Philadelphia and the surrounding region prepared Wednesday for what forecasters predicted could be one of the stronger snowstorms to hit the area in recent years.
Uncertainty remained Wednesday afternoon about exactly how much snow would accumulate. Meteorologists closely watched the line of demarcation separating snow and sleet.
The National Weather Service was projecting 4 to 8 inches in Philadelphia, though residents in the Northwest and Far Northeast sections of the city, as well as those in the suburbs, could see 8 to 12 inches.
Officials aren’t expecting the weather will delay shipments of Pfizer’s COVID-19 vaccines.
Gov. Tom Wolf’s administration said the Pennsylvania Emergency Management Agency is working with distributors to make sure all doses are delivered as planned this week. Hospitals in Philadelphia were scheduled to receive the vaccine Monday, Tuesday and Wednesday.
“I do know there’s a lot of thought they’re giving to the logistics around this, so I’m hopeful that we won’t see a problem with that,” Health Commissioner Thomas Farley said Tuesday afternoon.
Coronavirus testing sites may be impacted, and the city is recommending people call ahead before going to a location.
Public school students in Philadelphia, who have been on a 100% virtual curriculum since March, will not receive a ‘snow day,’ School District of Philadelphia representatives said, and all students are expected to log on for their classes on time.
“The District has made significant investments to allow for our students to engage in digital learning since school buildings were closed in response to the COVID-19 pandemic last spring,” district spokesperson Monica Lewis said in a statement.
“The beauty of virtual learning environments is that inclement weather doesn’t impact the ability to continue teaching and learning,” she said.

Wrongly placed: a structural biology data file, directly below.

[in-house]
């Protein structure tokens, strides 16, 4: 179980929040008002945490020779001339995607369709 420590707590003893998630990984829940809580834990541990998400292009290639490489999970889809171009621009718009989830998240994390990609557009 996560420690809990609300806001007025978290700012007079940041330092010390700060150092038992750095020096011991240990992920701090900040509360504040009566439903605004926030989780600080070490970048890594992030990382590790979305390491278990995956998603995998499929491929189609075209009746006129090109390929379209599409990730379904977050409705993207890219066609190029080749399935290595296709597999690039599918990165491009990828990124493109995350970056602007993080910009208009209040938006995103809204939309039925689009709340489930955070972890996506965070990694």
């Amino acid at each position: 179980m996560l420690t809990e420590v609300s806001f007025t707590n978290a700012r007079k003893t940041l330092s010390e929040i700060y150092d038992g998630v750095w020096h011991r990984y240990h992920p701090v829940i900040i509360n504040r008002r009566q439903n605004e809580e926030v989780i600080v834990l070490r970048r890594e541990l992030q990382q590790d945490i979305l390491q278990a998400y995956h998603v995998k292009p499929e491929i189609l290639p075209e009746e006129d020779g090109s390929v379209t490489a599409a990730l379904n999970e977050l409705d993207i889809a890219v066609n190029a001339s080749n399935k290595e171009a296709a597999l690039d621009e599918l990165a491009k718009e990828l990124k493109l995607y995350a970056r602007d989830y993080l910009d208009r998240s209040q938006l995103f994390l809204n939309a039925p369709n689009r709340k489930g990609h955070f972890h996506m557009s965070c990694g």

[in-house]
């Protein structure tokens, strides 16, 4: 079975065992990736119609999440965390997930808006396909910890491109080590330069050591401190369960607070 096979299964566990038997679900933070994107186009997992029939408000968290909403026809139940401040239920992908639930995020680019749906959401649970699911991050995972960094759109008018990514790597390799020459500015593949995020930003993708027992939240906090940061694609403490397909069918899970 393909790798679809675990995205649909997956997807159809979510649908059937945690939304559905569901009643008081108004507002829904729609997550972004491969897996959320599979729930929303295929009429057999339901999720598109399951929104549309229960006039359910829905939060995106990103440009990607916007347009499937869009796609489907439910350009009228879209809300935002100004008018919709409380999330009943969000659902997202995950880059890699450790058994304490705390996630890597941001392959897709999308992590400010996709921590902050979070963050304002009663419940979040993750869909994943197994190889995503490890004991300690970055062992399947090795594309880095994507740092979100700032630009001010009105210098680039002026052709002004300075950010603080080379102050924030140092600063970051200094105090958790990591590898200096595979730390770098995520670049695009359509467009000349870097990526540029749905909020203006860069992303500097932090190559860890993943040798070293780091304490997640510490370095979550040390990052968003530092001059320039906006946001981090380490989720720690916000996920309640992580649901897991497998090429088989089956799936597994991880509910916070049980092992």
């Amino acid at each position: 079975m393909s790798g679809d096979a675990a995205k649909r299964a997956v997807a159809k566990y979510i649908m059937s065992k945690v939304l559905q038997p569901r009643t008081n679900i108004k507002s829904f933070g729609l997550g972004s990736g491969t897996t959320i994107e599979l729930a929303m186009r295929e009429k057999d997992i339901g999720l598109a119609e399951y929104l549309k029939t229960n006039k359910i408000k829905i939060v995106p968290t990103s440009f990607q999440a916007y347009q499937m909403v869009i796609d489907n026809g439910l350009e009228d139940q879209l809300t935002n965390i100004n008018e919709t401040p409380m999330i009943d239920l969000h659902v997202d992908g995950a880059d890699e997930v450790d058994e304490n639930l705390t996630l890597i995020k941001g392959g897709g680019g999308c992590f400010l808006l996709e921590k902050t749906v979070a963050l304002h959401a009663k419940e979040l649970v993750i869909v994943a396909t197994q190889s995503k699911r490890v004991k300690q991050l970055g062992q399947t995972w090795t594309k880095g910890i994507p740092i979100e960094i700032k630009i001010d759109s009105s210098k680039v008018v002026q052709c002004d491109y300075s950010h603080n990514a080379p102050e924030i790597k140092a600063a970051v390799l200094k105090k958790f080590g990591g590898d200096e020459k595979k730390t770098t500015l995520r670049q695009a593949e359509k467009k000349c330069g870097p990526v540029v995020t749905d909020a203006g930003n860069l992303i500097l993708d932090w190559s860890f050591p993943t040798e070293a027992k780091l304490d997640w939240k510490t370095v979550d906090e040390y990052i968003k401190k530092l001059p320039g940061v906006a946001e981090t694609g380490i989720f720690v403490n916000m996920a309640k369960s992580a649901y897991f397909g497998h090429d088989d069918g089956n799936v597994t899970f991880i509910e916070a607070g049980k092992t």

Lewis added that the district hopes students are able to take “brain breaks” and play outside.
Officials said schools would make schedule adjustments in the event of power outages.
The city’s Access Centers, which host children during the day while they complete their online coursework, closed early Wednesday and will not open on Thursday.
City workers began treating roads Tuesday and planned to salt all primary and secondary streets Wednesday, officials said. Residential roads in Manayunk and other hilly areas will receive attention, too.
The Department of Streets has 50,000 tons of salt at the ready, according to the city.
“Crews will continue snow operations until all conditions are safe for travel,” Managing Director Tumar Alexander said. “Our goal is to make roads passable and return the city back to normal operations as quickly as possible.”
The Pennsylvania Department of Transportation is asking drivers to avoid unnecessary travel, and it has imposed restrictions on several highways, including I-95, I-676 and the Schuylkill Expressway.
SEPTA said it planned to run the Broad Street and Market Frankford lines overnight Wednesday into Thursday, and the authority recommended people use the BSL or MFL if they need to travel.
In addition, riders should expect delays and cancellations on bus routes, and Regional Rail trips may also be impacted, SEPTA said.
Residents and businesses, even those that have been forced to close due to pandemic restrictions, are required to clear 36-inch paths on sidewalks within six hours after snowfall ends, according to the city.
Officials said restaurants that offer outdoor dining should remove as much of their seating as possible, including tables, heating equipment and any temporary structures.
In addition, the city said it is not liable if any outdoor eating areas are damaged by plowing.
Officials have not yet determined whether trash and recycling schedules will be impacted Thursday and Friday.
At least 13 city-supported food distribution sites set up in the wake of the COVID-19 pandemic will be closed Thursday. Residents can go to www.phila.gov/food or call 311 to confirm which locations are closed.